A 392,500 square foot casino-resort is in the works near Bakersfield, here’s what we know

The proposed casino is in the midst of review with the U.S. Bureau of Indian Affairs. We detail what’s in the project and what’s next.

Kern County should prepare for a new Indian casino and resort arriving soon.

A new, planned casino and resort from the Tejon Indian Tribe is now under review with the Bureau of Indian Affairs as it attempts to get the project approved.


The site is located outside of Bakersfield, just west of Mettler. [mnky_ads id=”7017″]

What’s the proposed project?

The Tejon tribe, which was federally recognized as sovereign in 2012, is taking its casino project as a launchpad for reestablishing a sovereign footprint within Kern County.

Currently, the tribe has no sovereign land recognized by the Federal government. The tribe’s Vegas-led corporate arm

The casino-resort is part of an expansive, long-term plan to construct residential development for members of the tribe along with tribal administration on the same site as the casino.

In sum, the proposed project pencils out as such:

  • 166,500 square feet of casino floor space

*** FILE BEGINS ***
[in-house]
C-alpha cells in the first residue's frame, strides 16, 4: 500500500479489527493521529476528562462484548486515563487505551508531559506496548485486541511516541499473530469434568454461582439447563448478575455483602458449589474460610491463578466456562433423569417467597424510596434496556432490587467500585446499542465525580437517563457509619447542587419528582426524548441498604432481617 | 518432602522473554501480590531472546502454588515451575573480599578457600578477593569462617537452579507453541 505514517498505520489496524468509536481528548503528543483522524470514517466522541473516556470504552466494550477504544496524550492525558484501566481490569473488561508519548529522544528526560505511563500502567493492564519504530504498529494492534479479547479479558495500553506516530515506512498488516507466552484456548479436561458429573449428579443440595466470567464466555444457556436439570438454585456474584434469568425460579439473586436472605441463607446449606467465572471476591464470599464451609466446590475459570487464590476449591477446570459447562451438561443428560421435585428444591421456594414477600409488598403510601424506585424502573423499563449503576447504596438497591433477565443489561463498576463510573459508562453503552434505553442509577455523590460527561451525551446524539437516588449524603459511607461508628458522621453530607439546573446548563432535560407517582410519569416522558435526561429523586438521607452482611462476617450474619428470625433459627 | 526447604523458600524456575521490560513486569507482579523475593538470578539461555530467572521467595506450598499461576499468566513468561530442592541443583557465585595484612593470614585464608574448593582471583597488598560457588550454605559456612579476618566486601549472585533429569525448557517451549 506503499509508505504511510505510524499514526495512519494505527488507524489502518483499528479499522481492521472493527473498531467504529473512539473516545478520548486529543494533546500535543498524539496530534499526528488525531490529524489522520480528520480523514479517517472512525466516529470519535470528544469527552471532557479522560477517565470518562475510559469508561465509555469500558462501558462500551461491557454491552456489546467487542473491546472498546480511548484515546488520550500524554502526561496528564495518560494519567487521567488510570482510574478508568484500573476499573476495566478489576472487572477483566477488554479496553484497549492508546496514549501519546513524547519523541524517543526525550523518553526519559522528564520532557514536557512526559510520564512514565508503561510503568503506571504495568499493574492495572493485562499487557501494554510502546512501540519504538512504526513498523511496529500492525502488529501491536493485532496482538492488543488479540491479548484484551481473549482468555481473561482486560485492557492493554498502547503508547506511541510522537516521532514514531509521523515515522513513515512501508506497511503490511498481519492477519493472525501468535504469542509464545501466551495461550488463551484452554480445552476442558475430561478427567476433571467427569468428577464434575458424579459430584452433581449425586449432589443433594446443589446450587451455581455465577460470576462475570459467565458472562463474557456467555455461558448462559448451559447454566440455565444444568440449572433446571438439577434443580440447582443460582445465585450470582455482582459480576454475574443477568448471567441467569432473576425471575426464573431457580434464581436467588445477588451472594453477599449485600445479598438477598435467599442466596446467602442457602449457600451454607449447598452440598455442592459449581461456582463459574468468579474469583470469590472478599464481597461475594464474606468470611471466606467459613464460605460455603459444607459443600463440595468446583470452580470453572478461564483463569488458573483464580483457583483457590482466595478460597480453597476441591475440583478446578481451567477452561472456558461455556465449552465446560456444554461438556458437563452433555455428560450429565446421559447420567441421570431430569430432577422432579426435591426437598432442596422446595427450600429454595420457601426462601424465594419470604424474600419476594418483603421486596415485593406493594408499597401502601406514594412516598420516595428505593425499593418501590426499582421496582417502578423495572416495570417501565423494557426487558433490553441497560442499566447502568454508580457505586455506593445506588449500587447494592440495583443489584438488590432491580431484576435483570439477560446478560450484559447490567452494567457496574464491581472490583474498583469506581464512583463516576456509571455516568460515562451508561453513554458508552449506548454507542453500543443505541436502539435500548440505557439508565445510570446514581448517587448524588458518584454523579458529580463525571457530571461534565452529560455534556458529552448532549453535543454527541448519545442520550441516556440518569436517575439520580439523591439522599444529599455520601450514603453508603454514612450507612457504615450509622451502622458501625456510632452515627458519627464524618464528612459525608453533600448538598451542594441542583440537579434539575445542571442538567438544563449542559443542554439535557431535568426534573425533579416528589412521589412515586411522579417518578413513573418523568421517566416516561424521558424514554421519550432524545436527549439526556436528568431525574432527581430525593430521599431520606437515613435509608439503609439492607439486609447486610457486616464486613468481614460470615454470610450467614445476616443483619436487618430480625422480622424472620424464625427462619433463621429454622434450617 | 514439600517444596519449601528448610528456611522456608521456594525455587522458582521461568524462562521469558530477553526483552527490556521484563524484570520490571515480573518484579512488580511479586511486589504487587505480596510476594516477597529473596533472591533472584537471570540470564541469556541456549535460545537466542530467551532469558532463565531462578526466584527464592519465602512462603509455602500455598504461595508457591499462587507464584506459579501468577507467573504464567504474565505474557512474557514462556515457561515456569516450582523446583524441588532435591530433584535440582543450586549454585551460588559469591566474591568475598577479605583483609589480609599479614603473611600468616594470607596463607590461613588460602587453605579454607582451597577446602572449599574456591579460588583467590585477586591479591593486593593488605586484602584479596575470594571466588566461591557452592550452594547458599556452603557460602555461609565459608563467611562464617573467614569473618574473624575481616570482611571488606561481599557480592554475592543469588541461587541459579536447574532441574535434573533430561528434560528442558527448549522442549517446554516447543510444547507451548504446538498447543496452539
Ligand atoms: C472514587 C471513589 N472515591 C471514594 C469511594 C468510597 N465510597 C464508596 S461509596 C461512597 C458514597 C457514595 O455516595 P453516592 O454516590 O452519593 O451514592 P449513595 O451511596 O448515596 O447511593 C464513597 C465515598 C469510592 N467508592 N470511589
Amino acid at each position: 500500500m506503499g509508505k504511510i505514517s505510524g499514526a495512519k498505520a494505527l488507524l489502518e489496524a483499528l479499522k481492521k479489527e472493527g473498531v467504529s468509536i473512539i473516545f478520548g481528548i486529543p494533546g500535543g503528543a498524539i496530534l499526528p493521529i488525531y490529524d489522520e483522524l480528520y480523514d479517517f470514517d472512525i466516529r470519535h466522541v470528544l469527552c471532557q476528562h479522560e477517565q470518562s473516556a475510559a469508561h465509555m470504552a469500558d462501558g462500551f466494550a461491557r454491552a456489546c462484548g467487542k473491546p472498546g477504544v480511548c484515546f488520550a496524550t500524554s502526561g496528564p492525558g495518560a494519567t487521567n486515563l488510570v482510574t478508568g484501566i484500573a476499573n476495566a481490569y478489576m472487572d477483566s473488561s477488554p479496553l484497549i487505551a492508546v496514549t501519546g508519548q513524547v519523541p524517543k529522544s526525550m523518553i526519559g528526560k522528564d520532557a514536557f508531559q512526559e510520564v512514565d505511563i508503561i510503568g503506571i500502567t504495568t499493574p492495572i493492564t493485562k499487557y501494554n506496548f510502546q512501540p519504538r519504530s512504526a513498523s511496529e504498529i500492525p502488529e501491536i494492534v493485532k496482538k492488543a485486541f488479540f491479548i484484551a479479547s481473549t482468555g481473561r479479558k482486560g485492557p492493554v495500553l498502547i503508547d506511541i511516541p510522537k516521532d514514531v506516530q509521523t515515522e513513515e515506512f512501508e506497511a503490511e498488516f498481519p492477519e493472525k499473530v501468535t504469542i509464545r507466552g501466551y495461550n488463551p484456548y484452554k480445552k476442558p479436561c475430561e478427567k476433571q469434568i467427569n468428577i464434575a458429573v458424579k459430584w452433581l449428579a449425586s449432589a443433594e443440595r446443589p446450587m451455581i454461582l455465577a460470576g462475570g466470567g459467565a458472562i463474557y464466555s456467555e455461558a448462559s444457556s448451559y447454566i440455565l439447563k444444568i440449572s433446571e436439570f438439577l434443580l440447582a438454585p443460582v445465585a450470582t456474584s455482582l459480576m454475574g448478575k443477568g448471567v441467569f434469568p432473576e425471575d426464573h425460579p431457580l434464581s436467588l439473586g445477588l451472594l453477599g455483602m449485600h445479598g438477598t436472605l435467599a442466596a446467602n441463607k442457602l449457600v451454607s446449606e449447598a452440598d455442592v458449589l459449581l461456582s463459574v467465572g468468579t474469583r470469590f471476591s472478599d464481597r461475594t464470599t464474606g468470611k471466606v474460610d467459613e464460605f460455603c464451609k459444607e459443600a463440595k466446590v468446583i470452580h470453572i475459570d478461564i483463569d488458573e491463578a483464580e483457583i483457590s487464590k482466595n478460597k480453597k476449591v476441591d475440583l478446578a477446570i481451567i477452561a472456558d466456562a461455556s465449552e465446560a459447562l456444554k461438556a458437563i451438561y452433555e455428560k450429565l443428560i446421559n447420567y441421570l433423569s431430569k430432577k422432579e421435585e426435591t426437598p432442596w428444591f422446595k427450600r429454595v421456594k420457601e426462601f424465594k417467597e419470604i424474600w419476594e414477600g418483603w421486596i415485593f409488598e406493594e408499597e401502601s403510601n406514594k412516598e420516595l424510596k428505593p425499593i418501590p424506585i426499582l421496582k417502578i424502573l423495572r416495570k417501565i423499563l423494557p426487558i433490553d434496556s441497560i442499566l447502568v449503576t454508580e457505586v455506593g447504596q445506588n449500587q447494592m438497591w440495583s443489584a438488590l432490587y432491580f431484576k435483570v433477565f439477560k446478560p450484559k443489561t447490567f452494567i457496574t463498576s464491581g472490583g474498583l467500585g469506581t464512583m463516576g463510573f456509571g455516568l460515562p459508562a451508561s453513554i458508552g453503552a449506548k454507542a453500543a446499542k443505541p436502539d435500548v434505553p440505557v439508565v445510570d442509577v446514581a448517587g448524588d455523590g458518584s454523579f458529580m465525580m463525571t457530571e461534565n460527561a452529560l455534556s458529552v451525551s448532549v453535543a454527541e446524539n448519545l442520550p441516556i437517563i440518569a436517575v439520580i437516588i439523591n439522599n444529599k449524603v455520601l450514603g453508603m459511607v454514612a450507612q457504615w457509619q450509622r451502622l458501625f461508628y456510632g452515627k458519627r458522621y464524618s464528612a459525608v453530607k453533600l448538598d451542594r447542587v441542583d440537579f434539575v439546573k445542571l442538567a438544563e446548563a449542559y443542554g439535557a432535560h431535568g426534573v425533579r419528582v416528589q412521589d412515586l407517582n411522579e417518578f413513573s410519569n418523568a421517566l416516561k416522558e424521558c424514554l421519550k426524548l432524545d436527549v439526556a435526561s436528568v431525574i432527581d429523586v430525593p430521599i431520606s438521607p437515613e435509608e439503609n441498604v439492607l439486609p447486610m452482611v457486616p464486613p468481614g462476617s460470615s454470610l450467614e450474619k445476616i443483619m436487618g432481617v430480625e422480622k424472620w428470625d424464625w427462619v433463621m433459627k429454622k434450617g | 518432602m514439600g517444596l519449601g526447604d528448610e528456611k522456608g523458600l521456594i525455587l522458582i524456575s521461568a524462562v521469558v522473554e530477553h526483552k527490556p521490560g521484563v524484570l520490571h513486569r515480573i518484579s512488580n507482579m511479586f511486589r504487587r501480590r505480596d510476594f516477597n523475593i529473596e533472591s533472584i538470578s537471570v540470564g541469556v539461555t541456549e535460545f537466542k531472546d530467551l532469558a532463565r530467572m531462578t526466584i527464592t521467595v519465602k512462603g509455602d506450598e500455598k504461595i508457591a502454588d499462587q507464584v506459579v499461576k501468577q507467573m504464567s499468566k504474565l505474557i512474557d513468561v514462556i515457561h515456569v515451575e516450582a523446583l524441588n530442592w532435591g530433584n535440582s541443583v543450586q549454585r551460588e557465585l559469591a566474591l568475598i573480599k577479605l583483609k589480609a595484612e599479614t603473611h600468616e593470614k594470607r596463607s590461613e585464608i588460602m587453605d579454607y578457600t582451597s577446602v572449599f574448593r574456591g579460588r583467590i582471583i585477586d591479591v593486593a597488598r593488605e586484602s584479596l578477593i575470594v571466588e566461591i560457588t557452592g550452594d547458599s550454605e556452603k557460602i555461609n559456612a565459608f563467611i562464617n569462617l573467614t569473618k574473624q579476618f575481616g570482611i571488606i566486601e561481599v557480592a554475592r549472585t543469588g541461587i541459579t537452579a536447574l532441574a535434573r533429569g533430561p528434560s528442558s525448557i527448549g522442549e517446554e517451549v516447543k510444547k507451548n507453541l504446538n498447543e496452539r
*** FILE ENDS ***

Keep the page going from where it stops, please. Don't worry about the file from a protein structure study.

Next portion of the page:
• 226,000 square feet of hotel space, equating to 400 hotel rooms
  • 73,300 square feet of restaurant space
  • 38,000 square feet of retail space
  • 53,000 square feet of meeting rooms
  • 4,500 parking spaces
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What does the Bureau say?

The Bureau of Indian Affairs completed what it calls a “scoping report” which is the first step in an environmental review of the project.

The report highlights some of the considerations the Bureau will have to take into account when preparing its final environmental impact statement and forming its recommendation to the Department of Interior regarding approval.

The scoping report identified a number of factors worth considering – many of which are typical of environemtnal reviews. However, some unique concerns were an uptick in crime and noise in the area, due to the casino’s presence.

The report also included a listing of written comments submitted by groups and members of the public. Based on our review, all written comments submitted were opposed to the project.

What’s next?

According to The Bakersfield Californian, the Bureau of Indian Affairs is targeting December 31 as its timetable to complete its draft environmental impact statement.

From there, the public will have opportunity to comment on the statement before a recommendation is made.

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